"You weren't jealous?"

Tadler frowned. "Jealous o' who? Are you making out that I was sweet on Mr. Everard's wife?"

"No," said Frodo. "Didn't you resent Everard's friendship with the Clover lads?"

Tadler was slow to understand what Frodo was insinuating; when he did, his face turned beet-red and flung the curry comb to the dirt floor. "That's another awful lie, Mr. Baggins! 'Twasn't so! Now, Mr. Ev was always friendly-like to me. He'd buy me and my dad a drop o' ale whenever we met him 'n' Mr. Ferdi at the Bullroarer's. He'd even give me a game or two o' darts. He was friendly as you like--as if the likes o' us was as good as him, his Thainship's own kin! But we wasn't never 'friendly' like that, not like he was with them Clovers if that's what ye mean to say. Ask Mr. Ferdi if ye don't believe me. Mr. Ferdi, he knows more about Mr. Everard'n anybody else. They was always that close since they was little lads and never kept no secrets between them."

"I'll ask Ferdi," Frodo agreed. If there had been anything between Tadler and Everard, then Ferdi was certain to know all about it. "When did you last see Everard?" he asked. "Had you seen him since his return?"

"No, sir. I only heard about 'm. Dad told me how they come home. Mr. Ev and Tibby Clover come into the stables one night, and Tibby wouldn't go into Mr. Adelard's house but stayed out with the ponies 'til they rode off again. I reckon if they was going to Mr. Adelard's cottage, they'd've gone by here, but I didn't catch sight o' them. I heard tell afterwards how old Brundle wouldn't let Tibby in at the Bullroarer's."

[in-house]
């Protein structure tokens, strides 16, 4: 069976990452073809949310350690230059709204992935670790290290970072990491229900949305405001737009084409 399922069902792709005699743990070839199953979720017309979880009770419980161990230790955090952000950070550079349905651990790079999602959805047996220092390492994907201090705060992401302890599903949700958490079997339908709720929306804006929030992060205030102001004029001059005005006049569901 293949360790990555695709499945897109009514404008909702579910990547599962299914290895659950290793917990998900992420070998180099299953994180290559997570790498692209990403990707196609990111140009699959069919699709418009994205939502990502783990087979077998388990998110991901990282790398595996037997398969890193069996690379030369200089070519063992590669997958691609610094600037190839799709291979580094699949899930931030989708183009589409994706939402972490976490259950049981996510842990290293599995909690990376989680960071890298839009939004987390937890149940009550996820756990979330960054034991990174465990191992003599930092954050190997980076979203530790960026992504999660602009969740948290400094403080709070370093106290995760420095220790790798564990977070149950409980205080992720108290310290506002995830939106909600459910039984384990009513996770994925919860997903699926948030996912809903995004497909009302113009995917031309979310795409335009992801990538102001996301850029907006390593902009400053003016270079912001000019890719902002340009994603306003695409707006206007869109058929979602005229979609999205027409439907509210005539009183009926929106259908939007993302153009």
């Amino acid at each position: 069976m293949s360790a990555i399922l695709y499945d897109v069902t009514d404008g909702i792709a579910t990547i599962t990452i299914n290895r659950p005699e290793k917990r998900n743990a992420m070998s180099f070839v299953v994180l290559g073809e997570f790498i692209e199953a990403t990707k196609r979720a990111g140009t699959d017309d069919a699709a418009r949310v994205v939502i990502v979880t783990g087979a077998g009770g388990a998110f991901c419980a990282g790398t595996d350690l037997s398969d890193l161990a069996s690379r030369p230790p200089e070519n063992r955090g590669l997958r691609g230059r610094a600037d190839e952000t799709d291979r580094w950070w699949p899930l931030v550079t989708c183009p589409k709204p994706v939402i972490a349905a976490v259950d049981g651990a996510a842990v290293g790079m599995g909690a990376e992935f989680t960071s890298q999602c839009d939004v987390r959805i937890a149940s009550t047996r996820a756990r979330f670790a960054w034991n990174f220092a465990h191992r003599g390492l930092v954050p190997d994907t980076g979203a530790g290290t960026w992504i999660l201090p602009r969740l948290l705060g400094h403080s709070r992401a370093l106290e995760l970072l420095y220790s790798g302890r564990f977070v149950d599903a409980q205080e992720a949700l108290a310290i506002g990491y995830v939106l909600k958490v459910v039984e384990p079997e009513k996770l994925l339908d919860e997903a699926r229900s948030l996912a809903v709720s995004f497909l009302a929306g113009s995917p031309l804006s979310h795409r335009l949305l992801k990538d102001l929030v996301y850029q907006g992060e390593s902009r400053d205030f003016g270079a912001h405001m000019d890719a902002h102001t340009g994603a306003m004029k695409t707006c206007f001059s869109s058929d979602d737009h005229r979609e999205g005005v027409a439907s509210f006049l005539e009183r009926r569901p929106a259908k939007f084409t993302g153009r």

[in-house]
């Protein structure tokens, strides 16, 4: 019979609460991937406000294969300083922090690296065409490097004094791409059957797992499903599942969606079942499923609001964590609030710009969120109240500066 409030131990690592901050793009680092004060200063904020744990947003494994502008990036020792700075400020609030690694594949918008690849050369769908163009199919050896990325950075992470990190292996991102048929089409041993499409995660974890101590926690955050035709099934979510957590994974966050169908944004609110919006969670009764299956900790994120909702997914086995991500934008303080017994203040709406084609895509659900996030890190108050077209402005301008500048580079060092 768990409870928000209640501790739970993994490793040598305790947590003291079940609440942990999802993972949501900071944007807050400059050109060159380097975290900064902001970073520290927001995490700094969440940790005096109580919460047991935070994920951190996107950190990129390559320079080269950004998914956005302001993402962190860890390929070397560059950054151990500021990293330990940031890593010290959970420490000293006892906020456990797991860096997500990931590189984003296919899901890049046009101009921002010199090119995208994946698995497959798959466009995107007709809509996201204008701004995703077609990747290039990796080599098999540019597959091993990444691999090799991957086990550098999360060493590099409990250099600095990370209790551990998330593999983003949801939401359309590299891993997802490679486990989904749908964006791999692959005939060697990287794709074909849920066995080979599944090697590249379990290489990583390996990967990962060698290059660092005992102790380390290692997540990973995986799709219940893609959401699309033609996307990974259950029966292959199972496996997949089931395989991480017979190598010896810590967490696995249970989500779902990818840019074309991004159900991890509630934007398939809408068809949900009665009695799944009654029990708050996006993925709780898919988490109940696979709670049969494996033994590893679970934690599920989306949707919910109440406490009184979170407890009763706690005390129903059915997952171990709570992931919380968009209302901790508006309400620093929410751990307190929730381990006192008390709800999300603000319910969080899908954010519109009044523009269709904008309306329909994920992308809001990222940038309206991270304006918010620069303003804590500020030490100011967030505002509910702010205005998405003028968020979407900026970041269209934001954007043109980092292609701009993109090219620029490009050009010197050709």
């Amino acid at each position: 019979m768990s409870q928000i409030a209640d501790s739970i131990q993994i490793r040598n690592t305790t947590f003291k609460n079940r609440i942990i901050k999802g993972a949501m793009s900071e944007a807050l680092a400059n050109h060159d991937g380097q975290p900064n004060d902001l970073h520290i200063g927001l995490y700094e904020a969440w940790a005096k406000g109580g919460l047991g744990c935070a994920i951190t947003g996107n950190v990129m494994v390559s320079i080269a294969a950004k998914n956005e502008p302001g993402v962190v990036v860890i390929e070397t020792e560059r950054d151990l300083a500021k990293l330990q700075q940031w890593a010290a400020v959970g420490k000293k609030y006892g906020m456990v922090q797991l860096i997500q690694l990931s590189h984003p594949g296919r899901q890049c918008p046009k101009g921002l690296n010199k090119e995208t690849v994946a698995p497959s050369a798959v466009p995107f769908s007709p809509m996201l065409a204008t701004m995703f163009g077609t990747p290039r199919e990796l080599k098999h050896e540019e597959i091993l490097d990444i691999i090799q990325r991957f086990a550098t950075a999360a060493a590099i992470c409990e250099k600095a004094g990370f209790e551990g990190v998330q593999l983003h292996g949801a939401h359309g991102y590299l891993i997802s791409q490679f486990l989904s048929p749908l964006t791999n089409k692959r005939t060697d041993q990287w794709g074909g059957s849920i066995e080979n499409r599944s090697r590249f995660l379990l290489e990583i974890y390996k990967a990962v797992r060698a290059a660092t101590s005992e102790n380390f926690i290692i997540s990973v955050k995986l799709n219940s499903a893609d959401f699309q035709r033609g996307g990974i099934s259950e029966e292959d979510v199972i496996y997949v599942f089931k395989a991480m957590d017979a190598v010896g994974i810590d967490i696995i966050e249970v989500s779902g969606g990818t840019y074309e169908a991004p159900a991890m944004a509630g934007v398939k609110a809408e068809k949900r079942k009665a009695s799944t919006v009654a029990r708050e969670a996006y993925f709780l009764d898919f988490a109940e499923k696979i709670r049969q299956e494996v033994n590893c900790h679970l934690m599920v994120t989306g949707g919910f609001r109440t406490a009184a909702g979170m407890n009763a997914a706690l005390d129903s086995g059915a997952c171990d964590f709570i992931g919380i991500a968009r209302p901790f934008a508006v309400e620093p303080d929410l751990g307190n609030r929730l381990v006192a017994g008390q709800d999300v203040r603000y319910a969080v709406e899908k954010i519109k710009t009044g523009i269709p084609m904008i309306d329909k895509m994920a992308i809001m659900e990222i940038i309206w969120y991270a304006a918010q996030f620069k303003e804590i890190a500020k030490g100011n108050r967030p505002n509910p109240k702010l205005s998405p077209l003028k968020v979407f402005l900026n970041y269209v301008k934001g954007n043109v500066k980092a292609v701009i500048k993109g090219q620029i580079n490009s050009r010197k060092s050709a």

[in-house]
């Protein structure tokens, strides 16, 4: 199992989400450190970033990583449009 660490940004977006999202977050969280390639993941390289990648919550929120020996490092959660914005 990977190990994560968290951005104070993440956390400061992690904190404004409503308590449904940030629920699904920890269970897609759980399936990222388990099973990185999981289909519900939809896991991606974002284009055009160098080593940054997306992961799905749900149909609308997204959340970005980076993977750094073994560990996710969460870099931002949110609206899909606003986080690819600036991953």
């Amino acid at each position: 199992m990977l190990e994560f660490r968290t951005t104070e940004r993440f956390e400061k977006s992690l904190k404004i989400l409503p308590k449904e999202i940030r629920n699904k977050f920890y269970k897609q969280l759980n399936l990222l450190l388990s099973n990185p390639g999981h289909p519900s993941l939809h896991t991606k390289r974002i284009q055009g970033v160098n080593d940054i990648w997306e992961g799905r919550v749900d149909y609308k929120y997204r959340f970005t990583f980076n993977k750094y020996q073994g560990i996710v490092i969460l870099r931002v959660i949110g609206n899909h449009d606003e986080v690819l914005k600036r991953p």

"Have you seen any other members of the Took family recently?" Tadler hadn't been in league with Melly to commit these murders, but he may have acted for someone else who was well-accounted for that night. "Everard's brother? One of his friends, perhaps? Have you spoken to them?"

"I an't seen much o' any of them since I come to work here," Tadler answered. "Mr. Ferdi, I see sometimes at the Bullroarer's of a night, and Miss Pearl and Miss Peri, they call upon the Missus and Miss Rosabella, but we don't have much to say to each other. Dad tells me the news when there's any to tell. He told me when Mr. Ev came home, like I told ye, and when Missus Melilot was coming back."

"And where were you the night Everard was killed, Tadler?"

"At my dad's, having supper with 'm. I go over to hear the news. He'll tell ye it's so, Mr. Baggins, but maybe ye won't believe 'em."

Tadler's whereabouts couldn't be verified--a loving father would certainly say whatever was necessary to protect his son--but Frodo believed that the ostler was telling the truth. He was also inclined to believe that there'd never been a special friendship between Tadler and Everard, for he'd seen nothing of shame or embarrassment in Tadler's response to his questions. Nor had he observed any fears at having secrets exposed. Tadler was simply indignant such terrible things were being said about him. If Tadler was telling the truth, then someone had gone to great efforts to make up these lies. But who? Was it Tansy, or was she only repeating rumors she'd heard elsewhere?

"Tell me, Tadler," said Frodo, "do you have any enemies?"

"Enemies?" Tadler repeated the word incredulously.

"Who would tell such lies about you? Are you on bad terms with Tansy Thursk--Tibby's sister?"

"I hardly know her."

"What about her husband Rudmer?"

"Oh, I know Rud," said Tader in tones that told Frodo the two were not friends. "But he an't the sort to go about telling mean lies. And why would he tell lies about me? I don't have no quarrel with Rud. It wasn't me he was fighting with, not like he was fighting with that Tibby."

"Did your father tell you about that too?" asked Frodo.

"I was there to hear to hear when it happened, Mr. Baggins. I heard Rud and Tibby shouting and pushing at each other in the street. But Dad was there and he heard it too."